When the final horn sounded, Dallas had a total of 18 shots on goal — three fewer than what it fired on Chris Osgood in Thursday’s 4-1 loss. The Red Wings’ ability to score early and limit the opposition’s chances in the opening period is clearly a reason why they’re halfway to the Final. Detroit has outscored its opponents 17-6 in the first period during the postseason.

3. Walking Wounded

The Stars were already shorthanded with the loss of gritty forward Stu Barnes to a concussion, but Dallas suffered another blow in Game 2 when Jere Lehtinen went down in the first period with a leg injury.

After scoring 15 times in 48 games for Dallas during the regular season, the 34-year-old Lehtinen has four goals and four assists in 13 playoff games. Given their limitations on offense — only captain Brenden Morrow has scored more than five goals in the postseason — the Stars really can’t afford to lose Lehtinen for any amount of time.

Dallas coach Dave Tippett listed Lehtinen as day-to-day. The two-way forward may very well wind up being a game-time decision on Monday night.

4. Failing To Take Advantage

Dallas was successful in its attempt to play more disciplined hockey in Game 2. After handing the Red Wings seven power plays on Thursday — including an early two-man advantage that Detroit capitalized on — the Stars were able to trim that number to four on Saturday.

Unfortunately, though, Dallas was unable to take advantage of Detroit’s parade to the penalty box during the second period. Henrik Zetterberg, Chris Chelios (twice), Brad Stuart and Tomas Holmstrom all spent time in the box in the second, but Dallas was somehow outshot, 9-8.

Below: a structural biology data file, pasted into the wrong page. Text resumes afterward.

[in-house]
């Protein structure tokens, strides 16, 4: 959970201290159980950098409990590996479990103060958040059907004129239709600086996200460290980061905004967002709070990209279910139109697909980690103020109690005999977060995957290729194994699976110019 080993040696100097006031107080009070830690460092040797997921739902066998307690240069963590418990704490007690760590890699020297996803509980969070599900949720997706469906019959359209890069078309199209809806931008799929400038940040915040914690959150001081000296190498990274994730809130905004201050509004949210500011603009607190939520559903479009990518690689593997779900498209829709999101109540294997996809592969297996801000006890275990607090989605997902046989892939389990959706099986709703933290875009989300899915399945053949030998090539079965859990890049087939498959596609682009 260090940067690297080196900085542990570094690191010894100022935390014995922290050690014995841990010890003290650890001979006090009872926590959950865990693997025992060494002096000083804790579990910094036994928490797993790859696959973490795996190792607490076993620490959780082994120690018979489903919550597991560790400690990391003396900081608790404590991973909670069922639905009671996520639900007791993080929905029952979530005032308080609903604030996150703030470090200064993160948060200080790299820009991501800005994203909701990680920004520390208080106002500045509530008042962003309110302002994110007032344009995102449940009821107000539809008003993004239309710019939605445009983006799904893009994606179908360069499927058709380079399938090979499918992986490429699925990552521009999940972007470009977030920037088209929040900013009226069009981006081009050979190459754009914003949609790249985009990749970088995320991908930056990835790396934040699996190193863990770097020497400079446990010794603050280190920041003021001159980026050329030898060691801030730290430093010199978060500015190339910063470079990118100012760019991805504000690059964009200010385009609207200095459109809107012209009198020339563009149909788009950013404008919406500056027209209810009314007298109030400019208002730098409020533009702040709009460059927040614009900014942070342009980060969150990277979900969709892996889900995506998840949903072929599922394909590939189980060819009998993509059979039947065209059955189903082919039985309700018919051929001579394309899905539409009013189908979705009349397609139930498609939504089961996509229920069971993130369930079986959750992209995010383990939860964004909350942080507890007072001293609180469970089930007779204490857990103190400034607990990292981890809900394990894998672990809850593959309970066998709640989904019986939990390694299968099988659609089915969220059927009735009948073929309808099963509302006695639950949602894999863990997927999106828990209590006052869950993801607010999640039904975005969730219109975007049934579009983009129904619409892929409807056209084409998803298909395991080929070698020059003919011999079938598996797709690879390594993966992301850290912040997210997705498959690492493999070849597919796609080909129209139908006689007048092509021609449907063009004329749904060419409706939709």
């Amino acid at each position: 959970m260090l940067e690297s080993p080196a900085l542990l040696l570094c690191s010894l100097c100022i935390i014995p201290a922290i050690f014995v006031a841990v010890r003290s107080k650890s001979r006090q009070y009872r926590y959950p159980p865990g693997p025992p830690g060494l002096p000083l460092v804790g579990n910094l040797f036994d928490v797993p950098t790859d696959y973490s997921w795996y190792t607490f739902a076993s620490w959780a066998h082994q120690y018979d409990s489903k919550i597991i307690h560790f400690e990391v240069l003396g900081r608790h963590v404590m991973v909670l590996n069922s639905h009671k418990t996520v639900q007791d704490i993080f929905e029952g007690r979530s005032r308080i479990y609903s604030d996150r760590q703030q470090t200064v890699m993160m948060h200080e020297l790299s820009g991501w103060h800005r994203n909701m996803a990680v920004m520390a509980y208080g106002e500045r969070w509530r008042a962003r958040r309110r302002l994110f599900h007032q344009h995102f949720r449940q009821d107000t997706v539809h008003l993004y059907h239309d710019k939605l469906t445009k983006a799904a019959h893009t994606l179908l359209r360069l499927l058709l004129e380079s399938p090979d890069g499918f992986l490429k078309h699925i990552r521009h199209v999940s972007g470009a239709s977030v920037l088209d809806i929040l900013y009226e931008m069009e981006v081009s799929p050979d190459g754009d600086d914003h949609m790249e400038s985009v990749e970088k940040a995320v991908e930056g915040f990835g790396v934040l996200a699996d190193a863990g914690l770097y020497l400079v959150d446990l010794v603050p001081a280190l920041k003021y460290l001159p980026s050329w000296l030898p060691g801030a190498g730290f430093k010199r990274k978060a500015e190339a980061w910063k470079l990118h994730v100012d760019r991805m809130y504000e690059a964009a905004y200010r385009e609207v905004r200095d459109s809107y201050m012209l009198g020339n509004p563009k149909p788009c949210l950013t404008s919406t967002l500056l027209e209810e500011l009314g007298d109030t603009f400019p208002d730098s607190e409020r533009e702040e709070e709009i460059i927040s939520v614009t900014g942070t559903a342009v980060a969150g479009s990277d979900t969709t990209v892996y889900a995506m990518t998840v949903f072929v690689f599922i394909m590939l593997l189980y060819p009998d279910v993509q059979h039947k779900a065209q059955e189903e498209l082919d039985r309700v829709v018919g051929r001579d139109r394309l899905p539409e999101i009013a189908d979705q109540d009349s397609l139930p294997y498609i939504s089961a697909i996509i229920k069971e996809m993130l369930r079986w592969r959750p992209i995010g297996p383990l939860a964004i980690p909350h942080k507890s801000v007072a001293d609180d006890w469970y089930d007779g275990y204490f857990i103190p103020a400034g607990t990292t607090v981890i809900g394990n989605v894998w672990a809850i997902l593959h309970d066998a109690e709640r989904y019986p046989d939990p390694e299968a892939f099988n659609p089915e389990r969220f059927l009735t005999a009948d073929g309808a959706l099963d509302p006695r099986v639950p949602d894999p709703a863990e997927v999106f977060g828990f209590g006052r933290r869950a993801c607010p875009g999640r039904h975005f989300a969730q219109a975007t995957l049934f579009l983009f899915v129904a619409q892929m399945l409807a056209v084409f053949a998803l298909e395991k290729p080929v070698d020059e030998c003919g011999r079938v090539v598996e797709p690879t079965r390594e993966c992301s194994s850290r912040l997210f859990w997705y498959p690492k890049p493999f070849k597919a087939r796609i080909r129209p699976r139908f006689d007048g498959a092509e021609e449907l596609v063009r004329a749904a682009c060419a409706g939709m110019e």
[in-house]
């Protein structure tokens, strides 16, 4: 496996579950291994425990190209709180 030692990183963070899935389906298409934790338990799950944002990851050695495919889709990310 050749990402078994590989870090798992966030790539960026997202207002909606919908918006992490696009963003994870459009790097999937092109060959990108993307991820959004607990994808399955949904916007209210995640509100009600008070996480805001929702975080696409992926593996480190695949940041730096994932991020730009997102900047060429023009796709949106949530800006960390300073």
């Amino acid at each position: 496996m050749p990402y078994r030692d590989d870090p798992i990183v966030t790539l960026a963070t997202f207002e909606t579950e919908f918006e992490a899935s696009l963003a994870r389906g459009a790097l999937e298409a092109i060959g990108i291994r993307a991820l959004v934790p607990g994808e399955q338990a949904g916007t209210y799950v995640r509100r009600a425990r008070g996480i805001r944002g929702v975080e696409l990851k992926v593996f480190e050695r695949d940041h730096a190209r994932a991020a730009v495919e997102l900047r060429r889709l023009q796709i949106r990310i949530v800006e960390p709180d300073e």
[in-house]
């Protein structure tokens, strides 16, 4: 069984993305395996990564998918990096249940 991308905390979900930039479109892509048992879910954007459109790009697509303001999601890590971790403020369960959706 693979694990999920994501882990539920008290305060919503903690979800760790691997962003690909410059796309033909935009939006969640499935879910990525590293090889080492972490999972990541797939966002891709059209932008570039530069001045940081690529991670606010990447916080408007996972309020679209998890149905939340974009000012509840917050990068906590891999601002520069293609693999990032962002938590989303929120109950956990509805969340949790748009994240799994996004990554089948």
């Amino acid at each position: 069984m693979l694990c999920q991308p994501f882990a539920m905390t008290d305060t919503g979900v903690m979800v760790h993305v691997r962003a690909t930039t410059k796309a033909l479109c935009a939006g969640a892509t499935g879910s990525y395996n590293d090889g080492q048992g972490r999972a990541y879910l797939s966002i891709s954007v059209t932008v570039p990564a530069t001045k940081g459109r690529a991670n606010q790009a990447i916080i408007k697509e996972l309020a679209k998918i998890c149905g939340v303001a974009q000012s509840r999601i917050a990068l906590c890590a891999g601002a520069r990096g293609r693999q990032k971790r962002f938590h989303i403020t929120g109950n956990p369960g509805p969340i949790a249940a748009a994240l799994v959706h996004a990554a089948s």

We’re seeing just how vulnerable the Stars can be when their power play is not clicking. After being highly successful in the first two rounds against Anaheim and San Jose, their inability to capitalize in these first two games in Detroit has the Stars halfway to the golf course.

5. Health Means More Than Anything

As much as Johan Franzen wanted to be in the lineup — and as much as Mike Babcock would have enjoyed his presence — the Red Wings ultimately determined that “The Mule” was unable to go in Game 2.

Babcock said Franzen complained of headaches following Friday’s practice, and it apparently didn’t get any better before the start of Saturday’s contest. Babcock also said Franzen was not suffering from dizziness, which is an encouraging sign as the series shifts to Dallas.

Whether or not Franzen — who has a League-high 27 goals since March 2 — will be able to return later in the series remains to be seen. But with Henrik Zetterberg and Pavel Datsyuk skating on the top line, the Red Wings clearly are still capable of providing enough offense.

Contact Brian Compton at: bcompton@nhl.com.

Quote of the Day

Obviously a lot happened in a short period of time. At the end of the day, considering everything I went through, I really felt close to my teammates and I really feel like what we accomplished, I know we didn't win it all. ... I'm really proud of how we got there and what we did once we got there.

— Rangers forward Martin St. Louis to Jim Cerny of BlueshirtsUnited.com